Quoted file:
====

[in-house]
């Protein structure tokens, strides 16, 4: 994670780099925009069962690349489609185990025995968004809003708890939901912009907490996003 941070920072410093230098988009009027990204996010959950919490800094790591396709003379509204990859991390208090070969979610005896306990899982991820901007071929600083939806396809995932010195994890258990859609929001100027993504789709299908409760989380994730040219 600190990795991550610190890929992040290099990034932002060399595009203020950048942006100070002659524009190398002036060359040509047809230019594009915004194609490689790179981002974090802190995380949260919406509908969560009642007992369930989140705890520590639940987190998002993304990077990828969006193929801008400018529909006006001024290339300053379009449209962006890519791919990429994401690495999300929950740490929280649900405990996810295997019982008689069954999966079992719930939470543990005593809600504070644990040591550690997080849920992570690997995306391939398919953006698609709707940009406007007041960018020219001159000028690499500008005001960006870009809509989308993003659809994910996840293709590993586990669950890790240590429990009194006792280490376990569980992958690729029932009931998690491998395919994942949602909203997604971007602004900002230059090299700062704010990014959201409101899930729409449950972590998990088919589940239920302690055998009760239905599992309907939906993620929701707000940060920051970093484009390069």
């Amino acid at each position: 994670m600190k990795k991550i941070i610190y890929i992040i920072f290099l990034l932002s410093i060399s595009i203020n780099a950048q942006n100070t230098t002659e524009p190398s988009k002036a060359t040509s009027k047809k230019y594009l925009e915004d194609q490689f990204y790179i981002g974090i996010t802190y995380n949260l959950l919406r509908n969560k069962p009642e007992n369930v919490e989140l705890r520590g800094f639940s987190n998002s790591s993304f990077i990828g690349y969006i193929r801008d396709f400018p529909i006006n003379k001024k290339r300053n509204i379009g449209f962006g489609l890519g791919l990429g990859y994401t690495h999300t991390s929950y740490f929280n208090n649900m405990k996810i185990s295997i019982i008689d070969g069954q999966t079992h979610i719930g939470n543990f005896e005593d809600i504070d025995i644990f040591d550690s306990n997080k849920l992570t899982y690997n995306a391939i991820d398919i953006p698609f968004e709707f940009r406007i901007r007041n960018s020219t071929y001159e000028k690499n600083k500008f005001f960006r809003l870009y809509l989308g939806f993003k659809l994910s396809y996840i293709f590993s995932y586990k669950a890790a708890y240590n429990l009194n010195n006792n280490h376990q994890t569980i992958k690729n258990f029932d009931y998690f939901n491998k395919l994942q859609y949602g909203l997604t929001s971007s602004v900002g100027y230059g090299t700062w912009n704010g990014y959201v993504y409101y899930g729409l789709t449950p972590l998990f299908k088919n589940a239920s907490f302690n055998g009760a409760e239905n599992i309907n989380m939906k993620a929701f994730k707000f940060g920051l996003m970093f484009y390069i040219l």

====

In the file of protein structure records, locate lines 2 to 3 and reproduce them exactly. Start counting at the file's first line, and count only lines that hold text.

């Protein structure tokens, strides 16, 4: 994670780099925009069962690349489609185990025995968004809003708890939901912009907490996003 941070920072410093230098988009009027990204996010959950919490800094790591396709003379509204990859991390208090070969979610005896306990899982991820901007071929600083939806396809995932010195994890258990859609929001100027993504789709299908409760989380994730040219 600190990795991550610190890929992040290099990034932002060399595009203020950048942006100070002659524009190398002036060359040509047809230019594009915004194609490689790179981002974090802190995380949260919406509908969560009642007992369930989140705890520590639940987190998002993304990077990828969006193929801008400018529909006006001024290339300053379009449209962006890519791919990429994401690495999300929950740490929280649900405990996810295997019982008689069954999966079992719930939470543990005593809600504070644990040591550690997080849920992570690997995306391939398919953006698609709707940009406007007041960018020219001159000028690499500008005001960006870009809509989308993003659809994910996840293709590993586990669950890790240590429990009194006792280490376990569980992958690729029932009931998690491998395919994942949602909203997604971007602004900002230059090299700062704010990014959201409101899930729409449950972590998990088919589940239920302690055998009760239905599992309907939906993620929701707000940060920051970093484009390069």
């Amino acid at each position: 994670m600190k990795k991550i941070i610190y890929i992040i920072f290099l990034l932002s410093i060399s595009i203020n780099a950048q942006n100070t230098t002659e524009p190398s988009k002036a060359t040509s009027k047809k230019y594009l925009e915004d194609q490689f990204y790179i981002g974090i996010t802190y995380n949260l959950l919406r509908n969560k069962p009642e007992n369930v919490e989140l705890r520590g800094f639940s987190n998002s790591s993304f990077i990828g690349y969006i193929r801008d396709f400018p529909i006006n003379k001024k290339r300053n509204i379009g449209f962006g489609l890519g791919l990429g990859y994401t690495h999300t991390s929950y740490f929280n208090n649900m405990k996810i185990s295997i019982i008689d070969g069954q999966t079992h979610i719930g939470n543990f005896e005593d809600i504070d025995i644990f040591d550690s306990n997080k849920l992570t899982y690997n995306a391939i991820d398919i953006p698609f968004e709707f940009r406007i901007r007041n960018s020219t071929y001159e000028k690499n600083k500008f005001f960006r809003l870009y809509l989308g939806f993003k659809l994910s396809y996840i293709f590993s995932y586990k669950a890790a708890y240590n429990l009194n010195n006792n280490h376990q994890t569980i992958k690729n258990f029932d009931y998690f939901n491998k395919l994942q859609y949602g909203l997604t929001s971007s602004v900002g100027y230059g090299t700062w912009n704010g990014y959201v993504y409101y899930g729409l789709t449950p972590l998990f299908k088919n589940a239920s907490f302690n055998g009760a409760e239905n599992i309907n989380m939906k993620a929701f994730k707000f940060g920051l996003m970093f484009y390069i040219l």